With the American Jewish community facing a 316% increase in antisemitism in the wake of the Oct. 7 massacre in Israel, U.S. political leaders have largely turned to mitigation measures, such as proposed increases in funding for FEMA’s Nonprofit Security Grant Program.
But unless U.S. political leaders start using more powerful tools to combat antisemitism, that response will be “woefully inadequate” and could undermine the fundamental character of the nation, Rabbi Moshe Hauer, executive vice president of the Orthodox Union, told JNS on Wednesday.
“We can’t have this country become a place of hatred and fear to the Jewish community,” Hauer said. “If it does, no amount of security grants are gonna do it.” And if the country becomes a place of Jew-hatred, “it ceases to be the United States of America,” he added.
Hauer, who testified before Congress on Tuesday ahead of the “March for Israel” rally, said that congressional leaders were unanimous about tackling antisemitism.
“They wanted to discover ways to address it,” he said. “They realize that it’s really a pivotal moment for American leadership to make sure that the United States doesn’t become one of those countries that becomes inhospitable for the Jewish people.”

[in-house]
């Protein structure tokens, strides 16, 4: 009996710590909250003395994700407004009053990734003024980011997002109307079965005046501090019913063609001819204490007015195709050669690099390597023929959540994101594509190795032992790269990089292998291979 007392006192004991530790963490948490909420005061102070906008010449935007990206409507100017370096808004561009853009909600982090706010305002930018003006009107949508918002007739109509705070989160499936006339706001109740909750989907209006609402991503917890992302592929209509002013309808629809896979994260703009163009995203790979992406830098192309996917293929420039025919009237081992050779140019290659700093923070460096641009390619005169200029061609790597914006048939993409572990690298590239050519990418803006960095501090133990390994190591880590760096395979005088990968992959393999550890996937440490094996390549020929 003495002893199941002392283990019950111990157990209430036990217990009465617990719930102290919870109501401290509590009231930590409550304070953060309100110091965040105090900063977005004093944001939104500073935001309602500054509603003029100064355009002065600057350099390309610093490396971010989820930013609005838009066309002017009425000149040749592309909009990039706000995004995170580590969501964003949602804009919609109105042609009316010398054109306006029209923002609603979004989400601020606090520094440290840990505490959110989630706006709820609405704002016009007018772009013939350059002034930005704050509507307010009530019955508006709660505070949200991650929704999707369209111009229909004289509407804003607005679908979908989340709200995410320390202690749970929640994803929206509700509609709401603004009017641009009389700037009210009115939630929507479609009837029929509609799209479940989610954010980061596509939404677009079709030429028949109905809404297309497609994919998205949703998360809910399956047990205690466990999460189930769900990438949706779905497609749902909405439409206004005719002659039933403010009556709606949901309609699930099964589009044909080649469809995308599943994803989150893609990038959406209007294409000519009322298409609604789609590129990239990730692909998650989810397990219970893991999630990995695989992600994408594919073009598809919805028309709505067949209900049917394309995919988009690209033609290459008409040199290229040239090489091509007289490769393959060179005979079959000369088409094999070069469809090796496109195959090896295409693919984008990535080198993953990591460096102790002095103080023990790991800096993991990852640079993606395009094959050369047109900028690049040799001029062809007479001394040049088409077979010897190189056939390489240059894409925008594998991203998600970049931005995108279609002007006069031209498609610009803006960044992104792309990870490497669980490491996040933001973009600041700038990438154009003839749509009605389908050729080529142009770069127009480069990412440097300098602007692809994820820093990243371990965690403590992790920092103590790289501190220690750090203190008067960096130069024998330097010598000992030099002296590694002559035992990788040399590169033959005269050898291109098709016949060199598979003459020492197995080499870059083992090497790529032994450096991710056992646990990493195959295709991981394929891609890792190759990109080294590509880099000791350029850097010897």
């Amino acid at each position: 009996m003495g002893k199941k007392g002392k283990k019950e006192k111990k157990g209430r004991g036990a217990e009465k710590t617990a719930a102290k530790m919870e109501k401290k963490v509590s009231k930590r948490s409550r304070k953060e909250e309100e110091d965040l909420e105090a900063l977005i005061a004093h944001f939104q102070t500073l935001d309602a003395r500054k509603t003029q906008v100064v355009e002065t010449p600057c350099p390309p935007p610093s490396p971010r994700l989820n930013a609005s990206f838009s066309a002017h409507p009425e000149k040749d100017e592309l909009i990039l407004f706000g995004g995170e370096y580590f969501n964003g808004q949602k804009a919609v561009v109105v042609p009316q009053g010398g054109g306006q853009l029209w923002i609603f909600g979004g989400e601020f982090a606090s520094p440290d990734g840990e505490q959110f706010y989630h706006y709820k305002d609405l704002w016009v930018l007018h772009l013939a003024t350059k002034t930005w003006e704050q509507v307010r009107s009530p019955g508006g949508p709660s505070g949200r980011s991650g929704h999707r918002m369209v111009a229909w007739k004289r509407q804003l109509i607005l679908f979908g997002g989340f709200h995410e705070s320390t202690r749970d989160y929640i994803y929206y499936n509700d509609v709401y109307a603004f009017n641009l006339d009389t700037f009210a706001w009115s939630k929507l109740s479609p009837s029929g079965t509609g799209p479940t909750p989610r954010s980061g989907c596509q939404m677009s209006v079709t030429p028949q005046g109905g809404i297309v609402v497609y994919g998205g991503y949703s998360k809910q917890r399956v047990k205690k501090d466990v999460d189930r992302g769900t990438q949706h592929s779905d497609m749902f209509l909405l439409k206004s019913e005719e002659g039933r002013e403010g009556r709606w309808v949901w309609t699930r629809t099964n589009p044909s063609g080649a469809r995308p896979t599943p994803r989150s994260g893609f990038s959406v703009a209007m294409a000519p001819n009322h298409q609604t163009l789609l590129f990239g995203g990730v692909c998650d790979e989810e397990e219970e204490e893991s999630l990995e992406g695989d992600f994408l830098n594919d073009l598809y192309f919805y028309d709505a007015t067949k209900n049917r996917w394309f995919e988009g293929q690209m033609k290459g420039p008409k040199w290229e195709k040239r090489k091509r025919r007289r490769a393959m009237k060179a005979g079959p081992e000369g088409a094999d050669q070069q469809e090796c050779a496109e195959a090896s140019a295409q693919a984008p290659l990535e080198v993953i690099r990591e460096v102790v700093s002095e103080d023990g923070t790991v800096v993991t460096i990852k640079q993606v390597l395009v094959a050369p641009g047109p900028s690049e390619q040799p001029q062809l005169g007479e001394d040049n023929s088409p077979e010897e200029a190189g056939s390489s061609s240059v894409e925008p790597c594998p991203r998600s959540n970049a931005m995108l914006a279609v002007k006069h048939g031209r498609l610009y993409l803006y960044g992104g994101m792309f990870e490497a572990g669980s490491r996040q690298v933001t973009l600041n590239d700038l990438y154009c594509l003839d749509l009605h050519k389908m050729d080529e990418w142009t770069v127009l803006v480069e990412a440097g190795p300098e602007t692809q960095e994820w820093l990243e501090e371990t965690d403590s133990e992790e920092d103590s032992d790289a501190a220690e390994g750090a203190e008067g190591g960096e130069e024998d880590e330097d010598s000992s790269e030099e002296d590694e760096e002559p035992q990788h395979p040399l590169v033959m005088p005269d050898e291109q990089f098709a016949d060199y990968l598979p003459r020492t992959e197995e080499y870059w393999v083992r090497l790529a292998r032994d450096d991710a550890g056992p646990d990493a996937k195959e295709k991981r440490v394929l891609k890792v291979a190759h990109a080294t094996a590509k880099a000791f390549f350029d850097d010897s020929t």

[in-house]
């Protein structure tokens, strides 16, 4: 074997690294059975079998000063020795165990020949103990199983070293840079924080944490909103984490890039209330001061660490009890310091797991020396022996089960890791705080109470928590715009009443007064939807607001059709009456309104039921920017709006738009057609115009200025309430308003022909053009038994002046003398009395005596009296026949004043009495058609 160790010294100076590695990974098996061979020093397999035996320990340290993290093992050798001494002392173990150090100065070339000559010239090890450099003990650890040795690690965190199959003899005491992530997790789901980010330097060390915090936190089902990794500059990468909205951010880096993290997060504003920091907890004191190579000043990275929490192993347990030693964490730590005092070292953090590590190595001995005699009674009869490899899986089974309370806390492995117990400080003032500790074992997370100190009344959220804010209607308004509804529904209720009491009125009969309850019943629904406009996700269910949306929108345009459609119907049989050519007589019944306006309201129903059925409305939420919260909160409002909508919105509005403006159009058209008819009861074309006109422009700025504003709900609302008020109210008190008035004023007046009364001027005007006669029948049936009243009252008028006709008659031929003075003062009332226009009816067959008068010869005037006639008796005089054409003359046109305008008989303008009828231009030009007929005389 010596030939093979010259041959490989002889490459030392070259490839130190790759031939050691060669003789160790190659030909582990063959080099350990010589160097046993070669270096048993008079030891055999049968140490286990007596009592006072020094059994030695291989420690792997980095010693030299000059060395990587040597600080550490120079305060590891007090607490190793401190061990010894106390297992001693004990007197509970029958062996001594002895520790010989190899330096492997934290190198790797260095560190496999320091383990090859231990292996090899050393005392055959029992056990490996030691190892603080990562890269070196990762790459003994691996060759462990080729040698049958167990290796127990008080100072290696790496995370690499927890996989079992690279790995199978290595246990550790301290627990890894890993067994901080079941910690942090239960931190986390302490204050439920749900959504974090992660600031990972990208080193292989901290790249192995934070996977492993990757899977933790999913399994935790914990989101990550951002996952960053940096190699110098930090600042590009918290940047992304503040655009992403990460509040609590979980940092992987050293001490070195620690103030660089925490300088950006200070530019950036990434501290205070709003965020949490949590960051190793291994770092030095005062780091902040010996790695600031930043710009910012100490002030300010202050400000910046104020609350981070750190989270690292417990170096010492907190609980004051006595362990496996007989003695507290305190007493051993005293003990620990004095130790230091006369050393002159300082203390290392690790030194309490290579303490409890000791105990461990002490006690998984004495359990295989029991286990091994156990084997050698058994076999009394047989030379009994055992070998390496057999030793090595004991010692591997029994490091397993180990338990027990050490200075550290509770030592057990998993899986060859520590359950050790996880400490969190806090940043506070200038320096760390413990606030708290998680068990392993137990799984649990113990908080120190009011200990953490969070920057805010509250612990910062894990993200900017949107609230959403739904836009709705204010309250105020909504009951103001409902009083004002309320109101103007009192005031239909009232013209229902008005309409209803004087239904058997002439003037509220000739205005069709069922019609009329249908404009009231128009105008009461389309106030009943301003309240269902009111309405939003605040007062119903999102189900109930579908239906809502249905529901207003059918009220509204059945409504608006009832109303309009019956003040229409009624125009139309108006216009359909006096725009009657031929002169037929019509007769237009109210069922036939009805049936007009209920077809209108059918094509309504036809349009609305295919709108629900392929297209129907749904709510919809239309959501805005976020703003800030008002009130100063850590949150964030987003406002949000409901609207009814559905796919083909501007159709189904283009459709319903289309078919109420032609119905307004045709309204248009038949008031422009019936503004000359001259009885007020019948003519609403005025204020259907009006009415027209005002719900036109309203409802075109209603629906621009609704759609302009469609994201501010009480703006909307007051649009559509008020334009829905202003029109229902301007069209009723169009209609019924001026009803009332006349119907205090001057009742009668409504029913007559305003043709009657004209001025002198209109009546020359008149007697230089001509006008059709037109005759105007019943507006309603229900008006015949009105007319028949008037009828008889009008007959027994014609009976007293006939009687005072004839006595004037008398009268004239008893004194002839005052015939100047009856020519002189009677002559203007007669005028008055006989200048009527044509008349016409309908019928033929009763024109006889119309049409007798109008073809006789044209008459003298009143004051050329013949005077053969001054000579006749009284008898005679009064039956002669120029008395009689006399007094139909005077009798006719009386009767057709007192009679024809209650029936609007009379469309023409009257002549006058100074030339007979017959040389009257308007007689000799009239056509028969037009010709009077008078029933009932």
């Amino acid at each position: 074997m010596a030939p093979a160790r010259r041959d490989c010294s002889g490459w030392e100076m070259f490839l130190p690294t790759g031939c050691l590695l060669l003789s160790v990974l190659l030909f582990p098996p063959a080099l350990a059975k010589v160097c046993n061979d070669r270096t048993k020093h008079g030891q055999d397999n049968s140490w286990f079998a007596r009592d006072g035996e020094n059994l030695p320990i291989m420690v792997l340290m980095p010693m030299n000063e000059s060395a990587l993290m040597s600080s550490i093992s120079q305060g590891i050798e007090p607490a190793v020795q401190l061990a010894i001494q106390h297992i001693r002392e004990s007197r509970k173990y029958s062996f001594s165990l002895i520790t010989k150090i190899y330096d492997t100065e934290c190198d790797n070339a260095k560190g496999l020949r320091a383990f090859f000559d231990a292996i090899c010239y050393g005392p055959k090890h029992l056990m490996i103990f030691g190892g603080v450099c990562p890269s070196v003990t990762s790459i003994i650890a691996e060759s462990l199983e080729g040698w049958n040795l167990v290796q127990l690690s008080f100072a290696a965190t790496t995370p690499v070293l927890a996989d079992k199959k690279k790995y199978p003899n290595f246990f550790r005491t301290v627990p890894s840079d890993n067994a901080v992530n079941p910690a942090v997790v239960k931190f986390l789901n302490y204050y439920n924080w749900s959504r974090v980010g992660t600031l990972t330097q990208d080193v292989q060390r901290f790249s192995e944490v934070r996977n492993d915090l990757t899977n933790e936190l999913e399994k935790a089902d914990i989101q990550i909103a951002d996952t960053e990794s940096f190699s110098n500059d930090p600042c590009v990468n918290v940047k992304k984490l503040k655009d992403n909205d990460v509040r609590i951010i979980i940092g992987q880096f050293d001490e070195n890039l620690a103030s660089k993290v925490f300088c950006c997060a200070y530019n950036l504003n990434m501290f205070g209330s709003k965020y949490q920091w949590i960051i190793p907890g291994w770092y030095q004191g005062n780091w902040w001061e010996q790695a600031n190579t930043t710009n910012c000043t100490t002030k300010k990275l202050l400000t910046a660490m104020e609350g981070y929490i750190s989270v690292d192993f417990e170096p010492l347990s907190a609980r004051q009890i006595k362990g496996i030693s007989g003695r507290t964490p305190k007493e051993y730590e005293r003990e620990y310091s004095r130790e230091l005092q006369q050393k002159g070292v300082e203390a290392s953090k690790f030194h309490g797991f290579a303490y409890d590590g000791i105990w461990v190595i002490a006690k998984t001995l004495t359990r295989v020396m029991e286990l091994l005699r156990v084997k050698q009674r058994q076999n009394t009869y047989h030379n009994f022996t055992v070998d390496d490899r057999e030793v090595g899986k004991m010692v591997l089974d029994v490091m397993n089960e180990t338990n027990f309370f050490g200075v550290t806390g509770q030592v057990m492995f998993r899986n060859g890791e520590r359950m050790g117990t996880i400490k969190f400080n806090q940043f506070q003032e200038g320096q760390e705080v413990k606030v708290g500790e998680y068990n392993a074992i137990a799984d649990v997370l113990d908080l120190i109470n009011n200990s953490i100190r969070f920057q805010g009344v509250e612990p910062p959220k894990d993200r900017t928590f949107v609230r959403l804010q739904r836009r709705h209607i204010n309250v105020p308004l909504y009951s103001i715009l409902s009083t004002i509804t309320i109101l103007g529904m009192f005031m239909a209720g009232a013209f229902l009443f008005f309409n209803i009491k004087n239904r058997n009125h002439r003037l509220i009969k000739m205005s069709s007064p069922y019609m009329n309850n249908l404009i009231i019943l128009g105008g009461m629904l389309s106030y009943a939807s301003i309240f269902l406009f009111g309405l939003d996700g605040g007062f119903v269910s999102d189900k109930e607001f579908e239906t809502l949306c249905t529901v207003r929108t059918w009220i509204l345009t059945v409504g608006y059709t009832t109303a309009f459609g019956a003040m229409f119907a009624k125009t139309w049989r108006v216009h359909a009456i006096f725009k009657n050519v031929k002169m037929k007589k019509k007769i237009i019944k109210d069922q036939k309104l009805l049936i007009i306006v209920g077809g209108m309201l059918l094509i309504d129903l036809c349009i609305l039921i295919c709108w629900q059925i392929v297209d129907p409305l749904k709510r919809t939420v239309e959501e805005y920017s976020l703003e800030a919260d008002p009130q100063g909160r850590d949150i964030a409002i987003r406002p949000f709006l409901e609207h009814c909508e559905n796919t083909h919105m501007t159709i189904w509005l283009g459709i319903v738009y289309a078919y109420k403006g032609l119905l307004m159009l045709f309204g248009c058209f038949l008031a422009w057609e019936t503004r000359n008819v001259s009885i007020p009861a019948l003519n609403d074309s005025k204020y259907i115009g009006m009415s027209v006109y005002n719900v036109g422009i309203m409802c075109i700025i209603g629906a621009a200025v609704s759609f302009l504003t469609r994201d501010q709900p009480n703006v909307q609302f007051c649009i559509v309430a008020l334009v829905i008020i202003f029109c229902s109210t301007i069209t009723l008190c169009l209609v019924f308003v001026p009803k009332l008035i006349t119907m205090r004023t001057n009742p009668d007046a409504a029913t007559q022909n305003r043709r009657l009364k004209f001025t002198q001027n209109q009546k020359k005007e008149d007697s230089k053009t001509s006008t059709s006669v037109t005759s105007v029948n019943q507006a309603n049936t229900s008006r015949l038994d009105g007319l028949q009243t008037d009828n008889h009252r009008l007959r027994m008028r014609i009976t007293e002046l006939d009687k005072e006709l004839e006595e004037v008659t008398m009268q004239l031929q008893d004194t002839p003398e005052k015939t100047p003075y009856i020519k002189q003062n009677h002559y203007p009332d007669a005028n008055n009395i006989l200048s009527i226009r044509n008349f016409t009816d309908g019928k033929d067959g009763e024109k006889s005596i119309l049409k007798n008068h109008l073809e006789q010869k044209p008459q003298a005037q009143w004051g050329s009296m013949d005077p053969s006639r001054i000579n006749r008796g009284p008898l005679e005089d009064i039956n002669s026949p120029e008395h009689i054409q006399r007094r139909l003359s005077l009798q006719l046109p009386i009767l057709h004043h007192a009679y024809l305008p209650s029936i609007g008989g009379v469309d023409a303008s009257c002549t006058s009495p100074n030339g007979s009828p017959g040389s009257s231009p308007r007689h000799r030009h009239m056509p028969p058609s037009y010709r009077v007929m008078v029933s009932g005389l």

U.S. President Joe Biden and Senate Majority Leader Chuck Schumer (D-N.Y.) have together proposed $1.2 billion in additional, one-time funding for the Nonprofit Security Grant Program on top of its annual $305 million budget.
Hauer said that even within the narrow lens of mitigating threats to vulnerable Jewish institutions, it’s not clear that those proposals will cover the demand.
“There’s no figure that accounts for the threat that’s being faced,” he said. “I don’t mean to be dramatic.”
Hauer noted that applications for funding each year far exceed available funding.
“By and large, that money is only for hard costs, meaning for cameras, for bollards, for armored glass in a building. Today, virtually every Jewish institution is hiring security guards,” he said. “Those aren’t hard improvements. Those are ongoing personnel costs, which some have taken to call an ‘antisemitism tax,’ that the Jewish community is having to pay to live in security in the United States of America, in the land of freedom and of liberty.”
“Those costs are huge,” he said.
Beyond merely mitigating security threats, Hauer cited the explosion of antisemitism on college campuses and said that the government needs to start using tools like Title VI of the Civil Rights Act, which prohibits federal funding for institutions that discriminate on the basis of race, color or national origin.
“It’s certainly the kind of speech which is making it impossible for people to be comfortable—for people who are Jewish, people who are Israeli, to feel safe in these environments,” he said. “You think that’s uncorrectable? I don’t think that that’s uncorrectable. I think with real will and with real tools it’s correctable.”
Change will only occur when antisemites and other bigots in the United States begin to experience some of the fear that they are instilling in others, according to Hauer.
“They have not yet experienced the consequences of their behavior,” he said. “That’s what has to shift. Those are the ones who should be fearful.”